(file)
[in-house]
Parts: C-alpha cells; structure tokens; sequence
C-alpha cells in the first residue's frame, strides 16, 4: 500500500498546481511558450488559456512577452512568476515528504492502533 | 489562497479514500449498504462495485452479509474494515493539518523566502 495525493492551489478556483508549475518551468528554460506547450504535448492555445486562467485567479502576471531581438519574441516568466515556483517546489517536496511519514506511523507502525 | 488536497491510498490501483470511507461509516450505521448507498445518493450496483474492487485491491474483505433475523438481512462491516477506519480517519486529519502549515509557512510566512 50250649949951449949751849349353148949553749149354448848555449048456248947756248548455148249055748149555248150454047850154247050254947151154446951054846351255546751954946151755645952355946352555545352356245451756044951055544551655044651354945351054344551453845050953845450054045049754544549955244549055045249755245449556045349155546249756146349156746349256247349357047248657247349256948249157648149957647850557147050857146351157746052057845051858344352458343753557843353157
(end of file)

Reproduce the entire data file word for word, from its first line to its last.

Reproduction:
[in-house]
Parts: C-alpha cells; structure tokens; sequence
C-alpha cells in the first residue's frame, strides 16, 4: 500500500498546481511558450488559456512577452512568476515528504492502533 | 489562497479514500449498504462495485452479509474494515493539518523566502 495525493492551489478556483508549475518551468528554460506547450504535448492555445486562467485567479502576471531581438519574441516568466515556483517546489517536496511519514506511523507502525 | 488536497491510498490501483470511507461509516450505521448507498445518493450496483474492487485491491474483505433475523438481512462491516477506519480517519486529519502549515509557512510566512 50250649949951449949751849349353148949553749149354448848555449048456248947756248548455148249055748149555248150454047850154247050254947151154446951054846351255546751954946151755645952355946352555545352356245451756044951055544551655044651354945351054344551453845050953845450054045049754544549955244549055045249755245449556045349155546249756146349156746349256247349357047248657247349256948249157648149957647850557147050857146351157746052057845051858344352458343753557843353157